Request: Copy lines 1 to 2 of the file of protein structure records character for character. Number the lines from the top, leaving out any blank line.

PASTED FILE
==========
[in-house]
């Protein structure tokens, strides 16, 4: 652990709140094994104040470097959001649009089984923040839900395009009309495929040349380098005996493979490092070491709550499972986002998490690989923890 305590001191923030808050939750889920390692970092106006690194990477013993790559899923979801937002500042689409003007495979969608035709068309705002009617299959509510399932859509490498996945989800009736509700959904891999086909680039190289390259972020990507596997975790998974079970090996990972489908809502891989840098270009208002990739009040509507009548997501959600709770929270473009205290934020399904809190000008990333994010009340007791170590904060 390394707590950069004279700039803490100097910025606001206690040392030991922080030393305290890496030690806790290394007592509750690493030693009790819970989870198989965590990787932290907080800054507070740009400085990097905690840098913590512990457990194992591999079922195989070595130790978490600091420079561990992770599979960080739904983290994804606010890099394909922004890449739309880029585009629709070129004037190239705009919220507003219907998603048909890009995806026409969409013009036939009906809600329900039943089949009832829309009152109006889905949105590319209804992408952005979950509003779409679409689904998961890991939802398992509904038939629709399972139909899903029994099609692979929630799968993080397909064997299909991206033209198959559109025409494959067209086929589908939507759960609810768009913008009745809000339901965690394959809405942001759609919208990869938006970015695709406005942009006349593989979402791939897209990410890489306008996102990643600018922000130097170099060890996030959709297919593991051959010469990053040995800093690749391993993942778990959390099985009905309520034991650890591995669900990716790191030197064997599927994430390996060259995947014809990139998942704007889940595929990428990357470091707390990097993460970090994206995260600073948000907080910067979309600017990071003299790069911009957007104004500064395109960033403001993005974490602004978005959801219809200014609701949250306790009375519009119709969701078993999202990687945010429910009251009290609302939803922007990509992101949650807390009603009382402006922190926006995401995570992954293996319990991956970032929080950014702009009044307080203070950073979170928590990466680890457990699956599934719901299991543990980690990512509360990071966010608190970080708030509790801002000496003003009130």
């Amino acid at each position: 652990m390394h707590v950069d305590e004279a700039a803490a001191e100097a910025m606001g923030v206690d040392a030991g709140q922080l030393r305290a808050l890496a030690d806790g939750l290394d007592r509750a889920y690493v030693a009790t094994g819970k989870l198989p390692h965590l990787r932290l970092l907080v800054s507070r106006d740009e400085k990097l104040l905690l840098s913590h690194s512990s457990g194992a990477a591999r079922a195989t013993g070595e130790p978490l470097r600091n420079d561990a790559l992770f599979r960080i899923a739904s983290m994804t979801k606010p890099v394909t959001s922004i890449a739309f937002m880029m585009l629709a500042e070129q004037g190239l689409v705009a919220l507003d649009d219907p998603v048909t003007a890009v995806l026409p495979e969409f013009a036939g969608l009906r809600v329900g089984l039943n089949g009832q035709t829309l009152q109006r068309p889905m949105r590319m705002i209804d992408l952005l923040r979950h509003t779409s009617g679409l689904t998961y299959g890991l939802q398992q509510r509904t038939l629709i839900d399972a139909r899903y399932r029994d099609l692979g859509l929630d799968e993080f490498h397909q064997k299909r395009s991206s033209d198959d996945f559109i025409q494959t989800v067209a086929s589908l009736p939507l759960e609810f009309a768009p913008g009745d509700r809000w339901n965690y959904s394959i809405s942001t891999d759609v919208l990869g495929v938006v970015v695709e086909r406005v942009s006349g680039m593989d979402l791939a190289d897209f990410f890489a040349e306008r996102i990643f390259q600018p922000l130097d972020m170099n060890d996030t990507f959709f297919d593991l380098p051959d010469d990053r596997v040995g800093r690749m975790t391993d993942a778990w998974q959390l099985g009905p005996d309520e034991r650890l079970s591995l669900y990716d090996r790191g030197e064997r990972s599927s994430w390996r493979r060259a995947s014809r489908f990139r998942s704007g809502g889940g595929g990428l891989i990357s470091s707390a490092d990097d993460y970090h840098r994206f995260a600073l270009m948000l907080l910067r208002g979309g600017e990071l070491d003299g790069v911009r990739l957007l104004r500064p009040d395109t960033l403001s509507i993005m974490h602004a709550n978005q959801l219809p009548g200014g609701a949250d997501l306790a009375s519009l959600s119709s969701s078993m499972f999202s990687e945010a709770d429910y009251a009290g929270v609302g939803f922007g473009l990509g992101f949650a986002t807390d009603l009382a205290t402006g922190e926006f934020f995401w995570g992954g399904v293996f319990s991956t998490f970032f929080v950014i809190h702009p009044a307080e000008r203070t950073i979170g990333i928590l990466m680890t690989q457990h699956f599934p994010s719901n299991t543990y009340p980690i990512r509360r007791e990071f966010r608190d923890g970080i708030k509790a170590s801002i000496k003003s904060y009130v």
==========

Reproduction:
[in-house]
């Protein structure tokens, strides 16, 4: 652990709140094994104040470097959001649009089984923040839900395009009309495929040349380098005996493979490092070491709550499972986002998490690989923890 305590001191923030808050939750889920390692970092106006690194990477013993790559899923979801937002500042689409003007495979969608035709068309705002009617299959509510399932859509490498996945989800009736509700959904891999086909680039190289390259972020990507596997975790998974079970090996990972489908809502891989840098270009208002990739009040509507009548997501959600709770929270473009205290934020399904809190000008990333994010009340007791170590904060 390394707590950069004279700039803490100097910025606001206690040392030991922080030393305290890496030690806790290394007592509750690493030693009790819970989870198989965590990787932290907080800054507070740009400085990097905690840098913590512990457990194992591999079922195989070595130790978490600091420079561990992770599979960080739904983290994804606010890099394909922004890449739309880029585009629709070129004037190239705009919220507003219907998603048909890009995806026409969409013009036939009906809600329900039943089949009832829309009152109006889905949105590319209804992408952005979950509003779409679409689904998961890991939802398992509904038939629709399972139909899903029994099609692979929630799968993080397909064997299909991206033209198959559109025409494959067209086929589908939507759960609810768009913008009745809000339901965690394959809405942001759609919208990869938006970015695709406005942009006349593989979402791939897209990410890489306008996102990643600018922000130097170099060890996030959709297919593991051959010469990053040995800093690749391993993942778990959390099985009905309520034991650890591995669900990716790191030197064997599927994430390996060259995947014809990139998942704007889940595929990428990357470091707390990097993460970090994206995260600073948000907080910067979309600017990071003299790069911009957007104004500064395109960033403001993005974490602004978005959801219809200014609701949250306790009375519009119709969701078993999202990687945010429910009251009290609302939803922007990509992101949650807390009603009382402006922190926006995401995570992954293996319990991956970032929080950014702009009044307080203070950073979170928590990466680890457990699956599934719901299991543990980690990512509360990071966010608190970080708030509790801002000496003003009130």